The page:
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Matt Olsen, head of Uber's security and former general counsel at the National Security Agency, is the White House's pick for an influential role at the Justice Department. The TSA preps pipeline requirements. And Facebook is feeling nostalgic. This is CyberScoop for May 26, 2021.

Meet the White House pick for DOJ's national security division

The White House has nominated Matt Olsen to run the Justice Department’s National Security Division, a move that would put the Uber security executive and former civil servant at the helm of some of the most sensitive cases in the U.S. Olsen, who now works as Uber’s chief trust and security officer, previously worked as the director of the National Counterterrorism Center during the Obama administration and served as the general counsel of the National Security Agency. The Biden administration announced his nomination on Wednesday. Jeff Stone has the news.

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TSA to require pipeline operators to report hacks after Colonial

Weeks after cybercriminals forced the shutdown of a major fuel artery, the Biden administration plans to require pipeline operators to report hacks to authorities. It’s a move from voluntary guidelines to mandatory measures, and is only the latest sign that the Biden administration views the status quo in federal cyber protections as untenable. Sean Lyngaas reports.

Foreign influence on Facebook targets US most often

The U.S. was the country most frequently targeted by foreign influence operations on Facebook between 2017 and 2020, the company announced Wednesday. The other top most-affected countries include Ukraine, the U.K., Libya and Sudan. Myanmar was the most-frequently targeted by domestic influence operations. Read the report here.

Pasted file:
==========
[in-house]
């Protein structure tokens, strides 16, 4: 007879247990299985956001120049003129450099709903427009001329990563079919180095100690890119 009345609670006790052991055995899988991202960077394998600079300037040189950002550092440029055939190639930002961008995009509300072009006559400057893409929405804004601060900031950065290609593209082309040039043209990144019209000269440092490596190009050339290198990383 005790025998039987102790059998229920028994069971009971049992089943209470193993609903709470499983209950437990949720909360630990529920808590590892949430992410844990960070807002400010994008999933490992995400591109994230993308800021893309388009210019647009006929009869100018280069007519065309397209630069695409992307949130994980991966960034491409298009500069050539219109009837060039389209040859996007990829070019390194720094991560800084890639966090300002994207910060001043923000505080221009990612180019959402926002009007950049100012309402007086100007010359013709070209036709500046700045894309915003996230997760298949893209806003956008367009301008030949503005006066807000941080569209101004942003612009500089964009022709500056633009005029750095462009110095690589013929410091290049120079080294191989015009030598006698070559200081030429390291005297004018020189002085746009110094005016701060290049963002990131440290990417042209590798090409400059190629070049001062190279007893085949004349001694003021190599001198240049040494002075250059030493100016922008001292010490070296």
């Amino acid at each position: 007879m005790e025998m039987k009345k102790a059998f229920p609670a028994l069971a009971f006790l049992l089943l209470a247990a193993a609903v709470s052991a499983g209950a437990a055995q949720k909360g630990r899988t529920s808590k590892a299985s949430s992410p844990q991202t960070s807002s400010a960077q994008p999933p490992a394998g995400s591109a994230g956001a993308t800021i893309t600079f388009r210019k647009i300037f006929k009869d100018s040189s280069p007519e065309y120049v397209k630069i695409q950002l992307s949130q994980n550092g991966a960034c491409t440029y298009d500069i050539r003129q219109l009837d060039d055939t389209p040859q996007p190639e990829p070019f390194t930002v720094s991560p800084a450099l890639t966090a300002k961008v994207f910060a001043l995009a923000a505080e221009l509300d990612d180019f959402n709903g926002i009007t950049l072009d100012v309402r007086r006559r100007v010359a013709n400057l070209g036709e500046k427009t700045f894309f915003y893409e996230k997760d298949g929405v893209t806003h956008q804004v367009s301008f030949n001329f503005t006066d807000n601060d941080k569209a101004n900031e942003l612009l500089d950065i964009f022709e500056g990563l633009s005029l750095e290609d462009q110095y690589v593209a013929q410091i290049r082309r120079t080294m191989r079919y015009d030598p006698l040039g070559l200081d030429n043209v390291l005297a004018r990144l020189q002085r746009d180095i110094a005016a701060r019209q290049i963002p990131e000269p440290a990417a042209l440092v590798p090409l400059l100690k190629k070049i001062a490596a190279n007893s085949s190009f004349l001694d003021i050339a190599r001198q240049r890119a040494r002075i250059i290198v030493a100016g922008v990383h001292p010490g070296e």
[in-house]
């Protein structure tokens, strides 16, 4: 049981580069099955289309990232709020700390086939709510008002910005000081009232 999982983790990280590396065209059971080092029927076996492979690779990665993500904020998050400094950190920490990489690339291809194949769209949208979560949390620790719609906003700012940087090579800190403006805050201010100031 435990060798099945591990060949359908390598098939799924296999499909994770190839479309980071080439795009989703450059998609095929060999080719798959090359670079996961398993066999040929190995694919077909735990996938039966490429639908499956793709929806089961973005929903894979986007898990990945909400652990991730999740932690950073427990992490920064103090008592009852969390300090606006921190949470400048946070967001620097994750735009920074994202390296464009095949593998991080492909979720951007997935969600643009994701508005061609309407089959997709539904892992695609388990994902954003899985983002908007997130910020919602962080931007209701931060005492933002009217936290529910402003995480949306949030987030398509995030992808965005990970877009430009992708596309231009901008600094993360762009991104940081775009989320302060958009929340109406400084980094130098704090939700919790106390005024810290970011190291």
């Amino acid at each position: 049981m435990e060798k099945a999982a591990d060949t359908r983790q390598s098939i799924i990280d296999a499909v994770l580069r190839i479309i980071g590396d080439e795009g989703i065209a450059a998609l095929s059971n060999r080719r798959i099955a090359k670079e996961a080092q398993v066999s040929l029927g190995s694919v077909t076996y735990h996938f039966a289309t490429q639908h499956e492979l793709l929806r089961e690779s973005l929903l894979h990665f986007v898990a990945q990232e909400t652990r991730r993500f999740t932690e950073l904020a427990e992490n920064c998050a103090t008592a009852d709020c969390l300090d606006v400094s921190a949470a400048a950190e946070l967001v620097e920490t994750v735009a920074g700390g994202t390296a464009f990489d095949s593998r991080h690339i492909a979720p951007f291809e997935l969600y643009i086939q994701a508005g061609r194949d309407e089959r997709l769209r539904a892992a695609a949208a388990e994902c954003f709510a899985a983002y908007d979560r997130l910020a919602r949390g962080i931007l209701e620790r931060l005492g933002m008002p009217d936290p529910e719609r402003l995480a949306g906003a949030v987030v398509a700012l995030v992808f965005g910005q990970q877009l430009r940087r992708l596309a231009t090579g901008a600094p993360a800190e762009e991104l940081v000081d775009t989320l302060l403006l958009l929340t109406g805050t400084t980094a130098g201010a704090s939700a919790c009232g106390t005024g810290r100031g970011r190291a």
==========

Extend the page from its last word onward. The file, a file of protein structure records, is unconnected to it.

GCHQ’s data interception violated right to privacy

The U.K.’s GCHQ’s bulk interception of online communications violated the right to privacy, the European Court of Human Rights has ruled, in a legal challenge that begun after Edward Snowden’s revelations in 2013. The court also rules that the spy agency’s sharing of intelligence with foreign partners was not illegal. Read the decision here.

Senate counter-China legislation chockablock with cyber goodies

A bipartisan Senate bill that Democrats hope to pass this week known as the U.S. Innovation and Competition Act — meant to counter China and bolster America's science and technology — is loaded with cybersecurity provisions. Among them is a Cyberspace Solarium Commission recommendation to create a cyber recovery and response fund that can be used when DHS declares a "significant incident." It also includes sanctions for China over its actions in cyberspace; establishment of a five-year, $100-million-per-year "Digital Connectivity and Cybersecurity Partnership” to aid foreign countries; and removal of TikTok from government devices. Senate Republican leadership has expressed reservations about the process for the bill moving through the chamber, however, and the House hasn't weighed in on it yet. Here's a section-by-section breakdown.

A debate over what something in cyber should be called? Imagine that!

The Colonial Pipeline ransomware attack has shaken up the way the U.S. government approaches pipeline security and brought new scrutiny on ransom payments. But the incident has also prompted a debate on how to label criminal hacking groups that enjoy apparent protections from governments. Talos on Wednesday suggested calling such groups privateers. Sean has more.

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